Publications Summary

Document Type
Analytical Studies
Publication Topic(s)
Household and Respondent Characteristics
Benin, Cameroon, Kenya, Liberia, Rwanda, Sierra Leone, South Africa, Tanzania, Uganda, Zambia, Zimbabwe, Bangladesh, Nepal, Philippines, Haiti
Recommended Citation
Assaf, Shireen, Naba Raj Thapa, and Jeff Edmeades. 2023. Internal Adult Women Migrants’ Use and Access to Health Services in 15 DHS Countries. DHS Analytical Studies No. 87. Rockville, Maryland, USA: ICF.
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Publication Date
August 2023
Publication ID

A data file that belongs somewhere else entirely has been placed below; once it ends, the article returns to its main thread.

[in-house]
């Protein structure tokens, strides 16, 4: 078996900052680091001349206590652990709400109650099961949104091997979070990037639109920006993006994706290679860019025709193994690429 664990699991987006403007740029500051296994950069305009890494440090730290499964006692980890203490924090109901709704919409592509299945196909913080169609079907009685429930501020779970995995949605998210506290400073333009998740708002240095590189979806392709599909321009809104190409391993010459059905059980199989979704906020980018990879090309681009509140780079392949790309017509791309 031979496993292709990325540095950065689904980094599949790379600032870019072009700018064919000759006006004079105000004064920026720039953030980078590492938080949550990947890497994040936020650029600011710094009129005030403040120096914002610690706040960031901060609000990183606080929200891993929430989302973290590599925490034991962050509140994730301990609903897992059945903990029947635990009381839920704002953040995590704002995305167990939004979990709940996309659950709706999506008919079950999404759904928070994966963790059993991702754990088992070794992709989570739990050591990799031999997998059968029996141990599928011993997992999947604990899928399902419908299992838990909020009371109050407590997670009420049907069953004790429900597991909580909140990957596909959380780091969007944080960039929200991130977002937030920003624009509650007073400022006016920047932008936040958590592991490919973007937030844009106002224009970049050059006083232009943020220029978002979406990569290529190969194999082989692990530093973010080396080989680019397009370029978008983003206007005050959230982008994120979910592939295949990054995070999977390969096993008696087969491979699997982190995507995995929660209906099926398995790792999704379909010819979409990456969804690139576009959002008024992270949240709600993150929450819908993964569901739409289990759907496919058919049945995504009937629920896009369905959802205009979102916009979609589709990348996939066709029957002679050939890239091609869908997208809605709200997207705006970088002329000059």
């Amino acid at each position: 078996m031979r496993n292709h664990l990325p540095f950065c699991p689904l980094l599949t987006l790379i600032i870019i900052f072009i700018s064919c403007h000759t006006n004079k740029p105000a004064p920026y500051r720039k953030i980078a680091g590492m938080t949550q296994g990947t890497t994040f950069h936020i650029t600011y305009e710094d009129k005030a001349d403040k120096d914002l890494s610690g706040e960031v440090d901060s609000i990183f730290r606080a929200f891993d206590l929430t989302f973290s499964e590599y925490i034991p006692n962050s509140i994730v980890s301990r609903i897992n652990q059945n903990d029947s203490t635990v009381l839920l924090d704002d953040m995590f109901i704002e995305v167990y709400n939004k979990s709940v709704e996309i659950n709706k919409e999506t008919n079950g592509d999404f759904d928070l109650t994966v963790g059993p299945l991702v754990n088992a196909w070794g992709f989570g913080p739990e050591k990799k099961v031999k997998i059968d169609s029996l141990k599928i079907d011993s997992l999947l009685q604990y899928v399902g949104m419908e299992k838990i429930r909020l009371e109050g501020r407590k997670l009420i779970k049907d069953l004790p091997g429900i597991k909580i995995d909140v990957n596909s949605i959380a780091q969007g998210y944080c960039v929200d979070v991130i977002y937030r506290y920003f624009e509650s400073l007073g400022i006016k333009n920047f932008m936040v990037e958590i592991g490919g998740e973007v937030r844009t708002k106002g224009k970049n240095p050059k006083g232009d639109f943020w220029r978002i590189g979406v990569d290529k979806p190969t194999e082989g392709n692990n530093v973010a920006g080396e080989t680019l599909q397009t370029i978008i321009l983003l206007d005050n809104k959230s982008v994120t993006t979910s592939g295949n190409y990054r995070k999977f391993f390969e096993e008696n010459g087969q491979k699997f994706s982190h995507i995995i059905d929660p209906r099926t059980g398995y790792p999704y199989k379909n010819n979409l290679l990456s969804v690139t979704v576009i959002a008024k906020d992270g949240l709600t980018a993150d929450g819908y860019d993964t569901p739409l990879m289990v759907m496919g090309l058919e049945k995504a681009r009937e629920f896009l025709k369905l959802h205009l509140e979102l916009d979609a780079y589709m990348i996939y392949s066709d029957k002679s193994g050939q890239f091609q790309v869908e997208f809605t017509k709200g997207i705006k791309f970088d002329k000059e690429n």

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This report uses Demographic and Health Survey data from 15 countries to examine internal migration of adult women age 18–49 between rural and urban areas and its relationship with access to and use of health services. The analysis includes the study of migrants’ characteristics, trends in migration, and the relationship between migrant status and four outcomes related to access and use of health services. These outcomes are having at least four antenatal care visits, using modern contraceptives, having a major problem accessing health care for self due to obtaining money needed for treatment, and having a major problem accessing health care for self due to distance to facility. Migrant status included rural to urban migration and vice versa, while also distinguishing between recent (<3 years) and non-recent (3 to 9 years) migrants. The highest levels of rural to urban migration were found in Nepal, Kenya, Bangladesh, and South Africa (12 to 18%), but there were also high levels of urban to rural migration in Uganda and the Philippines (both at 10%). There were some moderate but statistically significant changes in migration levels as described in the trend analysis. Recent migrants were more likely to be young (age 18 to 24) and not currently in a union, while all migrant types had higher education than rural non-migrants. For the relationship with the outcomes, we find that there were few statistically significant findings for antenatal care (ANC) and modern contraceptive use outcomes. However, when there was statistical significance, the disparities by migrant status were often large, which warrants further country specific research. We also see some evidence of adaptation with disparities found between recent migrants and non-migrants, but no statistically significant difference between non-recent migrants and non-migrants. Overall, the largest and most consistent differences in the outcomes were found between those residing in urban or rural areas, regardless of duration of residence.


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